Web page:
In middle school my friends and I enjoyed chewing on the classic conundrums. What happens when an irresistible force meets an immovable object? Easy — they both explode. Philosophy’s trivial when you’re 13.
But one puzzle bothered us: if you keep moving halfway to the wall, will you ever get there? Something about this one was deeply frustrating, the thought of getting closer and closer and yet never quite making it. (There’s probably a metaphor for teenage angst in there somewhere.) Another concern was the thinly veiled presence of infinity. To reach the wall you’d need to take an infinite number of steps, and by the end they’d become infinitesimally small. Whoa.
Questions like this have always caused headaches. Around 500 B.C., Zeno of Elea posed a set of paradoxes about infinity that puzzled generations of philosophers, and that may have been partly to blame for its banishment from mathematics for centuries to come. In Euclidean geometry, for example, the only constructions allowed were those that involved a finite number of steps. The infinite was considered too ineffable, too unfathomable, and too hard to make logically rigorous.
But Archimedes, the greatest mathematician of antiquity, realized the power of the infinite. He harnessed it to solve problems that were otherwise intractable, and in the process came close to inventing calculus — nearly 2,000 years before Newton and Leibniz.
In the coming weeks we’ll delve into the great ideas at the heart of calculus. But for now I’d like to begin with the first beautiful hints of them, visible in ancient calculations about circles and pi.
Let’s recall what we mean by pi. It’s a ratio of two distances. One of them is the diameter, the distance across the circle through its center. The other is the circumference, the distance around the circle. Pi is defined as their ratio, the circumference divided by the diameter.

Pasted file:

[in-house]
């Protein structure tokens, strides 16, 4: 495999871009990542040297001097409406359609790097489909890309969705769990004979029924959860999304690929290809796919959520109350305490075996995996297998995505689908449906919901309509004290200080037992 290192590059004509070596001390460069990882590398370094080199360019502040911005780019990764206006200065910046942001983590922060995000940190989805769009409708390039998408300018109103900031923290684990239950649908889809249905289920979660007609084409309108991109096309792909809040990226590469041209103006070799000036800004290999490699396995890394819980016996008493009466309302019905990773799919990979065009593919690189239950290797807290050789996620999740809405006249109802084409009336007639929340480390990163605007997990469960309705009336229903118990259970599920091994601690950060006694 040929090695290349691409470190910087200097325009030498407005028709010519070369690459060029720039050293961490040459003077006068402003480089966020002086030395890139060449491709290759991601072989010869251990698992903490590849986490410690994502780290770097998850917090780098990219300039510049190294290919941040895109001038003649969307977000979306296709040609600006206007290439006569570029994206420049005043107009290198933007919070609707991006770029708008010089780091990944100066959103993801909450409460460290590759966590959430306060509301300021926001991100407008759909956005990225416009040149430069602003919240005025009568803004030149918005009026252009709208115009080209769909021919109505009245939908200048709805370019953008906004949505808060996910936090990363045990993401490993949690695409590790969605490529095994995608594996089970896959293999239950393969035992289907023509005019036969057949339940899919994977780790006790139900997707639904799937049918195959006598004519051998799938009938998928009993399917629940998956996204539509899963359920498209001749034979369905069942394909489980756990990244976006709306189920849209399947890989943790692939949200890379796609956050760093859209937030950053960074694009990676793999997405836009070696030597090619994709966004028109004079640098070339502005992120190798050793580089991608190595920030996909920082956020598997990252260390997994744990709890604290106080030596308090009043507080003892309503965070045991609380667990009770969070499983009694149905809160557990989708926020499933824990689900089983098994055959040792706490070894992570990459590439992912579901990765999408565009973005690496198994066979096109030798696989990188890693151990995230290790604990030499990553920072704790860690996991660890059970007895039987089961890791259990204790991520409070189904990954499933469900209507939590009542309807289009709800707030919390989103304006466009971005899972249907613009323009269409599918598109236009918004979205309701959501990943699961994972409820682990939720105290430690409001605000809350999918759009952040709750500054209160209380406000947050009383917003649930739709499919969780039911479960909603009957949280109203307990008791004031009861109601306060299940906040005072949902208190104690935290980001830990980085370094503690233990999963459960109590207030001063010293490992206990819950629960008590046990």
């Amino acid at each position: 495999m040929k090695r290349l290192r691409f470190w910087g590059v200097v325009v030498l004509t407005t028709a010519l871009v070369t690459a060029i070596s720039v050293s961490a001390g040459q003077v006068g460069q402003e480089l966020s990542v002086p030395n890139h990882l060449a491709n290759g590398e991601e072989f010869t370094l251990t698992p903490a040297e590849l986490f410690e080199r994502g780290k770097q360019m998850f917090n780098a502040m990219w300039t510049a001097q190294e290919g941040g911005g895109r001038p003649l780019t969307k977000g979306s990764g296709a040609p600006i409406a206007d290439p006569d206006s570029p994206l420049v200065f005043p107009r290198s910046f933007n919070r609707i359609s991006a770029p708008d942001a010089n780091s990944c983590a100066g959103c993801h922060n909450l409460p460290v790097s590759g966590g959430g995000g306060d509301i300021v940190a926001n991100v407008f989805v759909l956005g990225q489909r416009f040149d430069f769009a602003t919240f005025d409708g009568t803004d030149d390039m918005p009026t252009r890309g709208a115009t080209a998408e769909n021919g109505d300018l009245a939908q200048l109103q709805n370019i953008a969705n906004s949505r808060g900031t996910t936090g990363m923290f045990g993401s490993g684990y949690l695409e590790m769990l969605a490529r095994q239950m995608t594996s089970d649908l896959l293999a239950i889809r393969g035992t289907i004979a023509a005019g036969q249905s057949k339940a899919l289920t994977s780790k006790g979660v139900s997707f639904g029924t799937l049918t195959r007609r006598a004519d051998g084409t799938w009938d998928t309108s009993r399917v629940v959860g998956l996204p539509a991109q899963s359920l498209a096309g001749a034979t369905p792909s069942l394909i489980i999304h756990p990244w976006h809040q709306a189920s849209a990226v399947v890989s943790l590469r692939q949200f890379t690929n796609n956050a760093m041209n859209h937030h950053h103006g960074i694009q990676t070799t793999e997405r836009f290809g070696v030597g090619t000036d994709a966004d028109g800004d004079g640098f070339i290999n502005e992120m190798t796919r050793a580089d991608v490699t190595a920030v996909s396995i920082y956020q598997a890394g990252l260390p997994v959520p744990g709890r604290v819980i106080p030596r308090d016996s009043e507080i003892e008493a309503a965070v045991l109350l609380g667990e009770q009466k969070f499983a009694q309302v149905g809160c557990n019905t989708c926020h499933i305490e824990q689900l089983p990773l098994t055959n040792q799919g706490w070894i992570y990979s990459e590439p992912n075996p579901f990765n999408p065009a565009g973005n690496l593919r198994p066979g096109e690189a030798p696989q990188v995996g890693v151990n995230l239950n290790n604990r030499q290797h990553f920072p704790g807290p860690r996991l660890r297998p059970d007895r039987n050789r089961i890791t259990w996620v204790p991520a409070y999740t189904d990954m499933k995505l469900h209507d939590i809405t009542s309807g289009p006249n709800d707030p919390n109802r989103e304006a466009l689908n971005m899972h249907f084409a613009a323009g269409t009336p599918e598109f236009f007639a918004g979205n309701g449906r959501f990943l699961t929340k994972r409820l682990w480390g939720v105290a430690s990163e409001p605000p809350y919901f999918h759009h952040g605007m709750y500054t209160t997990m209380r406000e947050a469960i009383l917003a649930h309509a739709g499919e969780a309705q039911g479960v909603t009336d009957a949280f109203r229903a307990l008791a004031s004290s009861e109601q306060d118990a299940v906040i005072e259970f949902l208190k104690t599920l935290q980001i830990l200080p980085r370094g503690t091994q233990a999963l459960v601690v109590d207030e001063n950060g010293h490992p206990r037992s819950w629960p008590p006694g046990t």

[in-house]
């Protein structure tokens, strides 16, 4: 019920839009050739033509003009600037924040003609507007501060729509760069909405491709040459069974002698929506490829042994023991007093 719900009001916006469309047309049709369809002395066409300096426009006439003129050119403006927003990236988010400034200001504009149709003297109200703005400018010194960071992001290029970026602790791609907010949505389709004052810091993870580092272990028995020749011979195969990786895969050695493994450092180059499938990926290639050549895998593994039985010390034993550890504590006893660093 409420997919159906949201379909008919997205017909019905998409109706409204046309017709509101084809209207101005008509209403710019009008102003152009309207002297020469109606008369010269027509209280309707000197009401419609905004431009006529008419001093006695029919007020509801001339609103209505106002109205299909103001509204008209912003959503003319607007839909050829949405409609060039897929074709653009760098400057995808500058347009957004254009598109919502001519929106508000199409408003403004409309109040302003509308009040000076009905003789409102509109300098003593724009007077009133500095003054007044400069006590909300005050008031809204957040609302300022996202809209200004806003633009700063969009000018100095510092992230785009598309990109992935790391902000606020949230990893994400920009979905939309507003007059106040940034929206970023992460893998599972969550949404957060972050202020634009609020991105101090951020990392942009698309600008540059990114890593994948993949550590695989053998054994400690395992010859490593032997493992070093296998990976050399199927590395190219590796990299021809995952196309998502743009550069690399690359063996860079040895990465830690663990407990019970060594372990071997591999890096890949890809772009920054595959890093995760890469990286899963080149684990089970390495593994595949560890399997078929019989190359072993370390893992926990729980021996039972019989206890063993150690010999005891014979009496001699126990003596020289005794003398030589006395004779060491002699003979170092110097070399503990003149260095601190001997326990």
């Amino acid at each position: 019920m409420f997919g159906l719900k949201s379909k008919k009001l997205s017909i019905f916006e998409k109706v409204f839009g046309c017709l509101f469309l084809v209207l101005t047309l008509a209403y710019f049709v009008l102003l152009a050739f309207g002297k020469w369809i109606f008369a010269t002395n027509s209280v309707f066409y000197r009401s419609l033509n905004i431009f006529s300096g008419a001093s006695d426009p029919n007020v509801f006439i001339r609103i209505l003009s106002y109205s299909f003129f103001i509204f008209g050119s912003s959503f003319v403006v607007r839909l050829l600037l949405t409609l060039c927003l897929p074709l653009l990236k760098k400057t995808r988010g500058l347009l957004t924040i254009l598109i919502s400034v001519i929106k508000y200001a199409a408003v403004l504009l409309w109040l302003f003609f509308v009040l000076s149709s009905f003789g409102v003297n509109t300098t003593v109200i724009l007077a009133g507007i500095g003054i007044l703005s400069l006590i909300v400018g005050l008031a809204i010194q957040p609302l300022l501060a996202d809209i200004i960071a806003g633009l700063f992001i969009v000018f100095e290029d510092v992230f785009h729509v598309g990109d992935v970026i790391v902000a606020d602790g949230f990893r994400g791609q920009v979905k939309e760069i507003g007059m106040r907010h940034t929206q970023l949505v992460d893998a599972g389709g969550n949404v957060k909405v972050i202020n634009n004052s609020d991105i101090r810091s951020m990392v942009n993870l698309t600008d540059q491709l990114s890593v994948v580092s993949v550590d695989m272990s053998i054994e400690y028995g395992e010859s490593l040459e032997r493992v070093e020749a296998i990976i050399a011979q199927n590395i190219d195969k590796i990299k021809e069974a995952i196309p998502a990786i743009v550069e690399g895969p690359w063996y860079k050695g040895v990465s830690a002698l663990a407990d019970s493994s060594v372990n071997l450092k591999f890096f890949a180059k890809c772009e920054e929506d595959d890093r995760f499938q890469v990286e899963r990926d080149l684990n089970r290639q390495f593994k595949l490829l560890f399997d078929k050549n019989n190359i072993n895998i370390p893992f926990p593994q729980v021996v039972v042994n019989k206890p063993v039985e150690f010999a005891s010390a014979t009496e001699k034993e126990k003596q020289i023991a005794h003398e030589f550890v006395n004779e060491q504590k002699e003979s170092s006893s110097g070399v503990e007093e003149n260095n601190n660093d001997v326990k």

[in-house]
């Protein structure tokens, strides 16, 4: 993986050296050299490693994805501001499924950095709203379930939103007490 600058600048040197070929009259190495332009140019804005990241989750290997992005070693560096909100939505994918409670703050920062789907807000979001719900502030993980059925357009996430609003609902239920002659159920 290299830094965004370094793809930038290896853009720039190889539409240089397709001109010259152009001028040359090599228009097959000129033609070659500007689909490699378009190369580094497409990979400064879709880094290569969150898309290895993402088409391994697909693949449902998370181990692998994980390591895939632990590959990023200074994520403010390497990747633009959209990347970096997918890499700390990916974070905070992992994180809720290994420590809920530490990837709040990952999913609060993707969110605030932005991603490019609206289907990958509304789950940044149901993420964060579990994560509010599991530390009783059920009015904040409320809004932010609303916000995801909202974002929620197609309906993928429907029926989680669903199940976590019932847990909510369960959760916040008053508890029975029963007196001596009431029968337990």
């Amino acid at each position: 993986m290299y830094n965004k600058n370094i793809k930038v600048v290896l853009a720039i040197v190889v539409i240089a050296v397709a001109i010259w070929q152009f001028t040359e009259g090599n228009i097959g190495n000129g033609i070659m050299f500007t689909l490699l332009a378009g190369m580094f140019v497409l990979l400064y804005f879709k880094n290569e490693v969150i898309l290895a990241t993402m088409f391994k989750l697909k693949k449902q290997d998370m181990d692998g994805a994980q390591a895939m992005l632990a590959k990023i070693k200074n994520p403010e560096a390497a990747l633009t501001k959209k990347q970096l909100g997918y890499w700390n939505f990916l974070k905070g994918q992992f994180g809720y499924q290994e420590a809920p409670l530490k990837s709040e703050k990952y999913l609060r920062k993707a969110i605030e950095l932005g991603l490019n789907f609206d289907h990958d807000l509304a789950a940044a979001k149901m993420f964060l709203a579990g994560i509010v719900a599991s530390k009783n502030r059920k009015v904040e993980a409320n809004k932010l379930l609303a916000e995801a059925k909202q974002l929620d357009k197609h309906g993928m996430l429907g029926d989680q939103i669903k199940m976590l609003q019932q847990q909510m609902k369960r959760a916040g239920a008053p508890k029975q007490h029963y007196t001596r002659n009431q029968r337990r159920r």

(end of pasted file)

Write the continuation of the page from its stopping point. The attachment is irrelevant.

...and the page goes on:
If you’re a careful thinker, you might be worried about something already. How do we know that pi is the same number for all circles? Could it be different for big circles and little circles? The answer is no, but the proof isn’t trivial. Here’s an intuitive argument.
Imagine using a photocopier to reduce an image of a circle by, say, 50 percent. Then all distances in the picture — including the circumference and the diameter — would shrink in proportion by 50 percent. So when you divide the new circumference by the new diameter, that 50 percent change would cancel out, leaving the ratio between them unaltered. That ratio is pi.
Of course, this doesn’t tell us how big pi is. Simple experiments with strings and dishes are good enough to yield a value near 3, or if you’re more meticulous, 3 and 1/7th. But suppose we want to find pi exactly or at least approximate it to any desired accuracy. What then? This was the problem that confounded the ancients.
Before turning to Archimedes’s brilliant solution, we should mention one other place where pi appears in connection with circles. The area of a circle (the amount of space inside it) is given by the formula
Here A is the area, π is the Greek letter pi, and ris the radius of the circle, defined as half the diameter.
All of us memorized this formula in high school, but where does it come from? It’s not usually proven in geometry class. If you went on to take calculus, you probably saw a proof of it there, but is it really necessary to use calculus to obtain something so basic?
Yes, it is.
What makes the problem difficult is that circles are round. If they were made of straight lines, there’d be no issue. Finding the areas of triangles, squares and pentagons is easy. But curved shapes like circles are hard.